follows:

Ath  CFF Pc
*                                                              (3.2.12)

Dth  2 *
Ath
                                                  (3.2.13)

From equation (3.3.10), exit area is obtained as follows:

Ae  Ath *                                                           (3.2.10a)

De  2 *              Aex
                                             (3.2.14)
Computing throat and exit diameters and assuming divergent angle
(Theta2), the length of divergent part of nozzle is calculated as follows:-

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Dex  Dth
Ldiv nozzle 
2 * tanTheta 2                                 (3.2.15)
Then the nozzle mass flow rate could be estimated from the following
equation:

m
           P * Ath
c
C                                                    (3.2.16)
After getting catalytic bed area which is nozzle inlet area from equations
(3.3.3) , (3.3.11), the nozzle inlet diameter is estimated as in equations
(3.3.4), (3.3.12), The length of convergent part of nozzle is calculated as
follows:
Dc  Dth
Lconv nozzle      
2 * tanTheta1
(3.2.17)
The total length of nozzle equals:

(3.2.18)

3.3 Catalytic Bed Calculations:-
No one can deny that most of the catalytic bed calculations and
relations are empirical as each fuel or propellant has its special catalysts
and its relations. So we can use two methods for geometry calculations
one for hydrogen peroxide and another for nitrous oxide.

I)Hydrogen Peroxide:
This catalytic bed consist of screens which is packaged in
casing of rocket and supported as shown in picture

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Fig. 3.1 Catalytic bed screens.

This for silver catalyst activity=75 kg h2o2/ liter silver,minte.      (3.3.1)

It is required to calculate inlet nozzle area to get diameter of catalytic

(3.3.3)
Note that mass flow rate is gotten from equation (3.2.16)

Now catalytic bed diameter is gotten

(3.3.4)
From activity eqution(3.3.1.1) and flow rate equation(3.2.16) volume of
catalytic bed is calculated as follows:

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(3.3.5)

Then bed length

(3.3.6)

To have no of possible screens

(3.3.7)

(3.3.8)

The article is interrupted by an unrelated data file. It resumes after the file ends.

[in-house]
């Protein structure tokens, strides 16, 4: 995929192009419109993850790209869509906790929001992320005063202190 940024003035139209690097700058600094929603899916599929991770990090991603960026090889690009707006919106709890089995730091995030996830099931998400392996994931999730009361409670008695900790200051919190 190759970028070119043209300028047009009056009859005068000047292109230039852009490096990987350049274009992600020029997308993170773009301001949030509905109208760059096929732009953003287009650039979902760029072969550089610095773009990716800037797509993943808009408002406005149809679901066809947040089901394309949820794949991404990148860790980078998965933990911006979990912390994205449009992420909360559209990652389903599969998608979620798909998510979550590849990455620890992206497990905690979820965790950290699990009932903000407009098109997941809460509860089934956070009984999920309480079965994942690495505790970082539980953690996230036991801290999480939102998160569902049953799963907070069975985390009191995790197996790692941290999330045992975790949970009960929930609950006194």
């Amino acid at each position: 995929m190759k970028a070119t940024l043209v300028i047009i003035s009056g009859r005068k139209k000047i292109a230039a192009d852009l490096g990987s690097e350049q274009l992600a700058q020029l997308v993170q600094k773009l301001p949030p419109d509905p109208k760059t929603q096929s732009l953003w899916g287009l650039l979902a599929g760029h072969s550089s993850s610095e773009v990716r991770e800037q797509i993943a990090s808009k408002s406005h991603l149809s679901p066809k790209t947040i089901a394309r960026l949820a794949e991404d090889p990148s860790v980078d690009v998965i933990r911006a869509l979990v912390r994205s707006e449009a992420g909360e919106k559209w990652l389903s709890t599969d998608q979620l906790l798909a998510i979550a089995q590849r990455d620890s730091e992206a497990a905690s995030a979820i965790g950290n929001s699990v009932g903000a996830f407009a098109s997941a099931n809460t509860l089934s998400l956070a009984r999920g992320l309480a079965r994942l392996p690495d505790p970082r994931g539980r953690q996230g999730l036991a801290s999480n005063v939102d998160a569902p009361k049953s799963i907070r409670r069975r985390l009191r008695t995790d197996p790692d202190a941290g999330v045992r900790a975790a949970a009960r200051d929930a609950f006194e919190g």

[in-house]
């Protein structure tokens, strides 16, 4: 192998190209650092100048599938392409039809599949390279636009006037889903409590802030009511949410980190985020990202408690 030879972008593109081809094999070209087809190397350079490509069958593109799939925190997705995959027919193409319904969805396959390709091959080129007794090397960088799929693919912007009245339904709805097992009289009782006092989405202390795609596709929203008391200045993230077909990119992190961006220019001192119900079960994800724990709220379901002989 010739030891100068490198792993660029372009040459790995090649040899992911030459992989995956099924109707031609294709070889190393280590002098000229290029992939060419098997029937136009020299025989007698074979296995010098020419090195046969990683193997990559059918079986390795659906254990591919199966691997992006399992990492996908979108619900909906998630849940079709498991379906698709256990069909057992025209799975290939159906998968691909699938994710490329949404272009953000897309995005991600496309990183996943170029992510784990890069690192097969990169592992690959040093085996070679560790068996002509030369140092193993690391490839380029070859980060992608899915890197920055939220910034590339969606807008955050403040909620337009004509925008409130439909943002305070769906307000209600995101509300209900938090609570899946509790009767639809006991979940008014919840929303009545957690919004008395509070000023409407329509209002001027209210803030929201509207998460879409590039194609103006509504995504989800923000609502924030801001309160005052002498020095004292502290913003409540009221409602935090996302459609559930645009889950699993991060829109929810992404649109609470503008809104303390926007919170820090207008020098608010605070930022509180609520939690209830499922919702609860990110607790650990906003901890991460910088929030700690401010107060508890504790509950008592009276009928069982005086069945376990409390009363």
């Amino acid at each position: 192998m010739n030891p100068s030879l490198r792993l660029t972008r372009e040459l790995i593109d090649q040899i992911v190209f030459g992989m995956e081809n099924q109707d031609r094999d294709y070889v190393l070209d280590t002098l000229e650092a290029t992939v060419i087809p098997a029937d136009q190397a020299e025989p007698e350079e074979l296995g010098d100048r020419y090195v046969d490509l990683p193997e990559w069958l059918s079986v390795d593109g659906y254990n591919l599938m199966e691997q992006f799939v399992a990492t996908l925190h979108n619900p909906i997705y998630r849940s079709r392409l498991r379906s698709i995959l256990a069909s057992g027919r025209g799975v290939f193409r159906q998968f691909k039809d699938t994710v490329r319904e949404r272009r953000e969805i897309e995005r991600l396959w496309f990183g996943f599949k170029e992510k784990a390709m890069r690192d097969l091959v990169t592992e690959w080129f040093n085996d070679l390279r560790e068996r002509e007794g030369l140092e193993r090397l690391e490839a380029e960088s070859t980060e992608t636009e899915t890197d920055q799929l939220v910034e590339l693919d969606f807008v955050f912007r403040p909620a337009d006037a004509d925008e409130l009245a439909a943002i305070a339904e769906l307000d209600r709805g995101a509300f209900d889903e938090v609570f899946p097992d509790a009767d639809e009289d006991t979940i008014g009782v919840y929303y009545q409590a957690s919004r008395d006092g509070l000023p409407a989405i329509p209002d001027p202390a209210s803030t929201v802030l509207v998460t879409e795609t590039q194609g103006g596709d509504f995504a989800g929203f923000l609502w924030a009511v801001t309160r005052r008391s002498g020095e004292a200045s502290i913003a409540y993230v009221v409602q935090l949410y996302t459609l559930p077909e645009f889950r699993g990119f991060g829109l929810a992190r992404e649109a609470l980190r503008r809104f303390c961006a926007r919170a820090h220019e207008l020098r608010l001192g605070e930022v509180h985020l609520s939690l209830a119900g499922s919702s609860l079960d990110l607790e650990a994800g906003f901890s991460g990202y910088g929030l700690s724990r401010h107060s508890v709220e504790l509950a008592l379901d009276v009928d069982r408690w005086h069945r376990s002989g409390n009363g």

To get pressure difference or pressure drop across catalytic bed

(3.3.9)

II)Nitrous Oxide:
From previous chapters we can say that catalyst bed efficiency
and ability to decomposition depend on length.
So catalyst bed length here is variable to obtain the most efficient
catalytic bed .so A design parameter to get suitable initial length which is
called characteristic length(L*)
For nitrous oxide from previous experience it can be let that
So bed area from

(3.3.11)
Where Ac is A_inlet nozzle
And diameter

(3.3.12)

As mentioned previously the nitrous oxide catalysts are similar to
hydrazine catalysts. So from others experiments it can be estimated that
the characteristic length is (L*)=10.75 m. As the length is changed

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experimentally to ensure the required length, the calculated length is only
initial length but the bed volume is obtained first using:

(3.3.13)
Then initial length is obtained as follows:

(3.3.14)

3.4Tank Design and Calculations:-
To design and manufacture pressure or propellant tank u
should determine its geometry and make selection to a suitable and
available materials .so we follow this simple method of design and
calculation by using simple equation of state.

I)Hydrogen peroxide tank
As mentioned in pervious chapter we should use pressurized tank for this
fuel .then our tank has two things inside first liquid hydrogen peroxide
down and inert gas which is nitrogen above liquid fuel.
For initial state fuel still in tank

(3.4.1)
From equation of state after finish of fueling
(3.4.2)

For spherical tank
(3.4.3)
To determine thickness of tank wall we should determine diameter and
make simple stress analysis for material selected.
(3.4.4)
For material density and
(3.4.5)

From above equation we can get thickness(t)

(3.4.6)

Then outer diameter of tank

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(3.4.7)

Then volume material of tank

(      -        )                                    (3.4.8)

Now we can get mass of material tank

(3.4.9)

So the total tank mass

(3.4.10)

If we assume that residual mass of propellant equal zero as no fuel
accumulation occur then

System with nitrogen pressurization

As we have two cases initial and final case .for final case the tank volume